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The Mass Media

The Mass Media

The Mass Media

2-26-24 PDF
February 26, 2024
An inside look at Bobby B. Beacon’s insides. Illustrated by Bianca Oppedisano/ Mass Media Staff.
Bobby's Inside Story
February 26, 2024

Street Harassment

It sucks to be a girl… for many, many reasons. Of course, we go through a lot more than a guy might in just our everyday lives: period cramps, fluctuating hormones, daily birth control, and unrealistic beauty standards. None of this is new to me. However, I found that moving to Boston from Western Massachusetts was a culture shock for me because of my being female. I know the city hustle—that wasn’t my issue. Something I’ve noticed more often than not is the constant street harassment I receive.
Depending on my beloved reader, your initial thought could range from “get used to it,” to “well, what were you wearing?” to “maybe you just look too nice/approachable,” all the way to “me too.” Here’s the huge issue with every single one of those responses: it’s not my fault. I can’t put this in any other way. It’s not my fault. I’ll have headphones in, and I’ll be tapped on the shoulder. I’ll ignore it, keep walking, and then be screamed at to “turn around.” I’ve gone out of my way to make myself seem meaner, less approachable (ever heard of resting bitch face? I made sure that was constantly my look). Regardless, it still continues on. The comments I get range from calling me beautiful, to asking for my number, to a threatening tone when being denied/ignored. It’s gotten to the point where I’m told to pretend that I am deaf. That is how society is choosing to resolve this issue.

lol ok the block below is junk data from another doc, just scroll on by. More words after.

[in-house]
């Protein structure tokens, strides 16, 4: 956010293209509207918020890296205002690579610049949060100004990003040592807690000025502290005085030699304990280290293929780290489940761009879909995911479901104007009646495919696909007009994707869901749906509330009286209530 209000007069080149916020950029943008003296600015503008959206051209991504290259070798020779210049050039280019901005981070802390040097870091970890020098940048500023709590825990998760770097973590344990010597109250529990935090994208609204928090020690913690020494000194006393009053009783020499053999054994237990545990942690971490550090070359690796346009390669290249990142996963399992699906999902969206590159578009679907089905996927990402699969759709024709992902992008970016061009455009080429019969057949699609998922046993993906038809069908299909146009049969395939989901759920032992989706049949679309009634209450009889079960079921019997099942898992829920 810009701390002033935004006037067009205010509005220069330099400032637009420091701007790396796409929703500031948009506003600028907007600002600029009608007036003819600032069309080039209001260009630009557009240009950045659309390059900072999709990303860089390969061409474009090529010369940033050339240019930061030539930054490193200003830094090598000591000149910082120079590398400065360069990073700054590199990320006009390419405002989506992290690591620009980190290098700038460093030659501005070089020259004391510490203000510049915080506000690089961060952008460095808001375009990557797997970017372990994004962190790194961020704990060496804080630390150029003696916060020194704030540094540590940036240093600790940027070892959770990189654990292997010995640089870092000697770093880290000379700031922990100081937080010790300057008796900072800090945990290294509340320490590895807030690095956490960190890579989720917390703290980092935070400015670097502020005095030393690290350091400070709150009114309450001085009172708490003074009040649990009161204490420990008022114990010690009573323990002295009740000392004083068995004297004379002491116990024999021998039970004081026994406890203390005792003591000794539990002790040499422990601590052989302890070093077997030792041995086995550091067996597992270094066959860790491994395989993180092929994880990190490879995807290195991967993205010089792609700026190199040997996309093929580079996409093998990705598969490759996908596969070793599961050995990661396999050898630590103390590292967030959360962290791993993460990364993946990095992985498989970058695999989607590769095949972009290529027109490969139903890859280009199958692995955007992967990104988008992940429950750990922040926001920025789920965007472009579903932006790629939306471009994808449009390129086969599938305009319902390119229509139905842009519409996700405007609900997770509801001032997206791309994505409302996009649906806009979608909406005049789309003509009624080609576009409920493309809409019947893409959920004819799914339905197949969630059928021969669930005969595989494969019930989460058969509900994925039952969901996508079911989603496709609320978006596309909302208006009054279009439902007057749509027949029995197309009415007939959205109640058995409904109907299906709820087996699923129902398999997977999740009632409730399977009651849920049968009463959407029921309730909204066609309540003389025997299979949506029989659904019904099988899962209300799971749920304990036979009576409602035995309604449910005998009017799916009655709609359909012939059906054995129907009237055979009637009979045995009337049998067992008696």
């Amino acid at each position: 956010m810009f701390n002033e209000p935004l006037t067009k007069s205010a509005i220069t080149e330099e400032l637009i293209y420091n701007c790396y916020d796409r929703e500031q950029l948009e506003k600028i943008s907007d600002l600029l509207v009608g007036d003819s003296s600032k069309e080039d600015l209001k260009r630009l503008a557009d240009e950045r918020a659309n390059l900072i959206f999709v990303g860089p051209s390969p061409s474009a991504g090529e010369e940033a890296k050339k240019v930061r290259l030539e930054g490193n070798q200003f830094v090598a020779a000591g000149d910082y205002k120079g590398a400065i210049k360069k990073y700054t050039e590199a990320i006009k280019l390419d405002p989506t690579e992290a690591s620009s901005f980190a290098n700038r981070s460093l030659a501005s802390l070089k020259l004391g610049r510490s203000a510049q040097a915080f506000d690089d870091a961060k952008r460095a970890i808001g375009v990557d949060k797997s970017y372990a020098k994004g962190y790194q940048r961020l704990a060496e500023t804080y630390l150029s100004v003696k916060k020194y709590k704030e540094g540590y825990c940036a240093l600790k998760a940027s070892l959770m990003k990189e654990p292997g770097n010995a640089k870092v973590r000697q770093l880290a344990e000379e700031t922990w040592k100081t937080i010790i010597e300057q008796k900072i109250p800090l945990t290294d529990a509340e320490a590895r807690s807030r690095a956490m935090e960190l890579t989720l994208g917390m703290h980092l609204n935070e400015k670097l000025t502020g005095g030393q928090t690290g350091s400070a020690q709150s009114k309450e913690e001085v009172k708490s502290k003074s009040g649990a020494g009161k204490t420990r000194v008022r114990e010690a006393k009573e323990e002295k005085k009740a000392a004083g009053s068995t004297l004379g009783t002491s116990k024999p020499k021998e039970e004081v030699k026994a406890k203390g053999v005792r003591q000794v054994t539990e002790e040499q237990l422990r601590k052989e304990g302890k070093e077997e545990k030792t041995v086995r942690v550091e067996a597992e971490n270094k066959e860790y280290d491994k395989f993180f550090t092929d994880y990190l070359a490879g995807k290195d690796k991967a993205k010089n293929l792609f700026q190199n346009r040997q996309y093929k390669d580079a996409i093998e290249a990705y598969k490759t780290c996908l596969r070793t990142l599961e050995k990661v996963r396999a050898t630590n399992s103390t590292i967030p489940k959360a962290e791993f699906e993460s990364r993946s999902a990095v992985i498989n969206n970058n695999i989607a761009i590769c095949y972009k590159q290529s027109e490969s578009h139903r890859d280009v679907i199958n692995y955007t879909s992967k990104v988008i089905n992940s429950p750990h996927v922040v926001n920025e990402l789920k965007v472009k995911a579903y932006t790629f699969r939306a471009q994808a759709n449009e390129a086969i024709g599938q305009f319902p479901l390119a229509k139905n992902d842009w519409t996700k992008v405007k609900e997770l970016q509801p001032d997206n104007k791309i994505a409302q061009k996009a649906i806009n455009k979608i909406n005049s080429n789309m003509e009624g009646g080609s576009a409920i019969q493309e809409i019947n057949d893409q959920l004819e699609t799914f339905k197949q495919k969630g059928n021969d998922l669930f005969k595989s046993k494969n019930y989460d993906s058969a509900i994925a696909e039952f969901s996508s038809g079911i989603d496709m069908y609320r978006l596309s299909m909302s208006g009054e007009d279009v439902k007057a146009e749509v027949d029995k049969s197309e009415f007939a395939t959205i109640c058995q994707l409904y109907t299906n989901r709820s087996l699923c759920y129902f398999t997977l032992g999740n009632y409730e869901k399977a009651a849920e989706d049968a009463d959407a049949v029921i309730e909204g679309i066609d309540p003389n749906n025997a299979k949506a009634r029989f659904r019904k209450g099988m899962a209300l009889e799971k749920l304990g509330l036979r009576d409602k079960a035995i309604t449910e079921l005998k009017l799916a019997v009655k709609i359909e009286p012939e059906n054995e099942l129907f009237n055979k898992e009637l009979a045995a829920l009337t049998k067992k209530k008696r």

Why can’t I take a compliment, you might ask? I’m a human being. Not an object. A human. Like you. Like your mom, your dad, your best friend, your neighbor. And there’s a lot more to a human than what they look like. I’m not going to answer to someone who wants to talk to me solely because of the way I look. Not only am I not interested, but how shallow do you have to be?
There are a million different things you can learn about me because I’m a person—I have a personality; I have a soul; I have feelings. And you know what really sucks? It’s that none of this matters—not even a little. Because street harassment is so common that it’s not criminalized in the slightest, regardless of the fact that I’m trembling in fear every time it occurs (daily) because many times women fall victim to assault or even murder if they deny a man.
“I have a boyfriend” is met with “why can’t you have friends?” to which I respond “I don’t want friends.” It doesn’t matter; they persist. “I like white girls; hit me up sometime” is not a compliment. What I look like isn’t who I am, and I will never, ever hit you up. I’m not an empty body you have sex with, not someone who will entertain you for even one more minute. But I can’t say any of this to them, in fear of my own safety.
I feel this way. My friends feel this way. People in the LGBTQ community feel this way. Minorities feel this way. Street harassment happens daily, and we have become so desensitized to it that it doesn’t even matter anymore. We learn to ignore it, to pretend we don’t hear it… We live with it. The fact is that we don’t care as a society about violence against women until it’s too late and somebody is dead. There’s no protection in place to stop that from happening, and we are failing as a justice system.
Nothing ever changes. It happens every time I leave campus. No matter where I am: the train, the bus station, the library, the street—anywhere, any time. I’m tired of living in fear. I’m tired of being a girl. I’m tired of ignoring this.
I’m one of many, many girls who go through this every single day. And I’m done dealing with it. I’m done being nice to everyone for the sake of tolerance and in the name of fear. If that means I sacrifice my safety, so be it. If no one forces a change, there will never be one.

About the Contributor
Grace Smith, Editor-in-Chief